The former first lady of Argentina has been accused of accepting Nazi treasures stolen from wealthy families during the Holocaust in return for using her country as a safe haven.
According to a new book, Eva Peron and her husband, former president Juan Peron, kept quiet about the number of Nazis who were hiding out in Argentina after the Second World War.
Among those who fled to the South American country was Adolf Eichmann, a key orchestrator of the concentration camps.
He lived under a false name and worked for Mercedes Benz until 1960, when he was kidnapped by Mossad agents and taken to Israel.He was later faced trial and was hanged for the war crimes he committed.
Josef Mengele, the Nazi ‘Angel of Death’ responsible for human experiments on Holocaust victims, also found refuge in Argentina and lived in South America until his death in 1979 at the age of 67.
In ‘The Politically Incorrect Guide to Latin America,’ authors Leandro Narloch and Duda Teixeira wrote: ‘It is still suspected that among her [Eva Peron’s] possessions, there were pieces of Nazi treasure that came from rich Jewish families killed in concentration camps.
‘Peron himself even spoke of goods of ”German and Japanese origin” that the Argentine government had appropriated,’ they added.Switzerland is said to have launched an investigation into whether Argentina deposited stolen Nazi loot in Swiss banks after the war.
In 1947, then First Lady Eva Peron included a brief trip to Switzerland during a publicity tour of Europe to try and boost the image of her husband’s regime abroad.
According to historians, she may have opened at least one secret Geneva account to stash funds and valuables she allegedly received from Nazis in exchange for Argentine passports and visas.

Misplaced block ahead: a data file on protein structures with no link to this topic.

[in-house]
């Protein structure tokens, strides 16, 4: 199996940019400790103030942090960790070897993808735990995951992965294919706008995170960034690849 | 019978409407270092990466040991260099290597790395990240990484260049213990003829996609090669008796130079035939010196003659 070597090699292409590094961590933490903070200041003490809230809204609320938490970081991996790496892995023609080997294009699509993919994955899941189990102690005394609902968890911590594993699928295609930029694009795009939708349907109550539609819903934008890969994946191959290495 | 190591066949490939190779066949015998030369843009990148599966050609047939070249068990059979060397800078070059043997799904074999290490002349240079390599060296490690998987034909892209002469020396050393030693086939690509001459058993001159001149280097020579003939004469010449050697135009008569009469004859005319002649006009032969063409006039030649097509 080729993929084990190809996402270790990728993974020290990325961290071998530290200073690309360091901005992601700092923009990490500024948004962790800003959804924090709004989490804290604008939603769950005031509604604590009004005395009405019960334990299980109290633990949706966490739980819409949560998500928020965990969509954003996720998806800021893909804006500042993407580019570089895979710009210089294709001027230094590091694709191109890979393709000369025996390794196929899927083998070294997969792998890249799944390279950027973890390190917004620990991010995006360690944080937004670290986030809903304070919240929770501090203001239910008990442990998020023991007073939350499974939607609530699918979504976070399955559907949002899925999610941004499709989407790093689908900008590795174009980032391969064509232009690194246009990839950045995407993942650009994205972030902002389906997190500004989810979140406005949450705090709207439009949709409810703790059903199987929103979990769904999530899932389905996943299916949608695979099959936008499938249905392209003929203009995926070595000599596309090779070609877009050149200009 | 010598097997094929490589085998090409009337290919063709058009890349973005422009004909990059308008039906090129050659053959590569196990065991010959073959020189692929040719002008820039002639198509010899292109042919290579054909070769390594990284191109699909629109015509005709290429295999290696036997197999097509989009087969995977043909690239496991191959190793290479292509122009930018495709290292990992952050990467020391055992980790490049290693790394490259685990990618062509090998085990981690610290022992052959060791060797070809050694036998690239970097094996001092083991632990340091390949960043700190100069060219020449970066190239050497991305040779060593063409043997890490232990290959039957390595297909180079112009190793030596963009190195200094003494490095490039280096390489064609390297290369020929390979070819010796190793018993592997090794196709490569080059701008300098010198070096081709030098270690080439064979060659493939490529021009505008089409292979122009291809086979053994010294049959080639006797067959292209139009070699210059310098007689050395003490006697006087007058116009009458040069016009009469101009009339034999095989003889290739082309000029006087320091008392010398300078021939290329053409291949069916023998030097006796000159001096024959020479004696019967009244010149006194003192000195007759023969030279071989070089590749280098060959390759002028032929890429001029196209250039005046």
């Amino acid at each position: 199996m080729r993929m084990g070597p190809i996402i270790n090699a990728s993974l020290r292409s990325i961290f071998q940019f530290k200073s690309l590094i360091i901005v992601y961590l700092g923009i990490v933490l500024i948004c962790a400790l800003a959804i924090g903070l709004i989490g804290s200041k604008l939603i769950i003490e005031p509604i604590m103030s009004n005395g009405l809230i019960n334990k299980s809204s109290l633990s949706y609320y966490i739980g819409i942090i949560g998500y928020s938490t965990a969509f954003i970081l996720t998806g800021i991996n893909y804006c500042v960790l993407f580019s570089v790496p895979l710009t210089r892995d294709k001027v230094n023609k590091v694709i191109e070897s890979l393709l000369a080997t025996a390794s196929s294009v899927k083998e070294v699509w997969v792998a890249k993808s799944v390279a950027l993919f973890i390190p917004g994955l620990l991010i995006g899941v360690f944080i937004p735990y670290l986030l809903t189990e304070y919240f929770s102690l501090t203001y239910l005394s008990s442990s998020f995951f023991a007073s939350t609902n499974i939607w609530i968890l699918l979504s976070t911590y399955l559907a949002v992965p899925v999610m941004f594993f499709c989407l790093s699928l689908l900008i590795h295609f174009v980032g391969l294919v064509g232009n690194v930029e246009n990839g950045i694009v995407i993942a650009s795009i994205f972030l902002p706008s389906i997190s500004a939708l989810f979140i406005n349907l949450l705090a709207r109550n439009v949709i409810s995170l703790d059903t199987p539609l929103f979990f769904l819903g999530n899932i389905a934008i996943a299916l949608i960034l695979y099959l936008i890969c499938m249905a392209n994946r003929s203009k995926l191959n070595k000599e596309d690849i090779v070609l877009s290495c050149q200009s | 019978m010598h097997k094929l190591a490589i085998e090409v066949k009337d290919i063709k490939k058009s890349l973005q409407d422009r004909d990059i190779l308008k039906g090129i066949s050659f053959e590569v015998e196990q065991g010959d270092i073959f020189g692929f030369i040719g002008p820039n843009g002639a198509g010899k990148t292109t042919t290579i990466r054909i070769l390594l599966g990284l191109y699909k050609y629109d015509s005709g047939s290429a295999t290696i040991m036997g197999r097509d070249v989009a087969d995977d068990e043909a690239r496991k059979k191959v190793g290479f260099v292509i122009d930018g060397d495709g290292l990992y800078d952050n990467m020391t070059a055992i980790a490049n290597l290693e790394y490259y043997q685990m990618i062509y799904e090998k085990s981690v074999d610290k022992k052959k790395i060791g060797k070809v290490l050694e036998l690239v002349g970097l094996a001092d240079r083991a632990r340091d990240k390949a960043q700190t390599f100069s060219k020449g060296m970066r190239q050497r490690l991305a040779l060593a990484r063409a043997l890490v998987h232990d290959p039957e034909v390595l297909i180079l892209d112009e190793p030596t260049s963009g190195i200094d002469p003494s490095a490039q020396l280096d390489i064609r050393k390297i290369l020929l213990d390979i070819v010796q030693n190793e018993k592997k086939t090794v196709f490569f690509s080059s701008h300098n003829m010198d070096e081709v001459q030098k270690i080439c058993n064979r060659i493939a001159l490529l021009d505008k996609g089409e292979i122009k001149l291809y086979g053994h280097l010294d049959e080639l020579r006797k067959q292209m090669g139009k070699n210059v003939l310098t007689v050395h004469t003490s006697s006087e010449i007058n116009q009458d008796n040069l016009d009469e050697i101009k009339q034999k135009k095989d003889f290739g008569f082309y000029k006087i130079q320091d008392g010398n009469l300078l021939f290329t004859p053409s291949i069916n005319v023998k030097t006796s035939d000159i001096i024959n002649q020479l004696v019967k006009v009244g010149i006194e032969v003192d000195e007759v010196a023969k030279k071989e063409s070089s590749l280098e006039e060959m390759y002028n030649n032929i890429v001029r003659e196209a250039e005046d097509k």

Records emerging from Swiss archives and the investigations of Nazi hunters, an unpublicized side of Evita’s world tour was coordinating the network for helping Nazis relocate in Argentina.
This new evidence of Evita’s cozy ties with prominent Nazis corroborates the long-held suspicion that she and her husband, Gen. Juan Peron, laid the groundwork for a bloody resurgence of fascism across Latin America in the 1970s and ’80s.
Besides blemishing the Evita legend, the evidence threatens to inflict more damage on Switzerland’s image for plucky neutrality. The international banking center is still staggering from disclosures about its wartime collaboration with Adolf Hitler and Swiss profiteering off his Jewish victims.
The archival records indicate that Switzerland’s assistance to Hitler’s henchmen didn’t stop with the collapse of the Third Reich.
And the old Swiss-Argentine-Nazi connection reaches to the present in another way. Spanish “superjudge” Baltasar Garzon is seeking to open other Swiss records on bank accounts controlled by Argentine military officers who led the so-called “Dirty War” that killed and “disappeared” tens of thousands of Argentines between 1976-83.
The second wife of Juan Peron, Evita was given the official title of ‘Spiritual Leader of the Nation’ by the Argentine Congress before her death from cancer in 1952 at the age of 33 and is still regarded as a national heroine.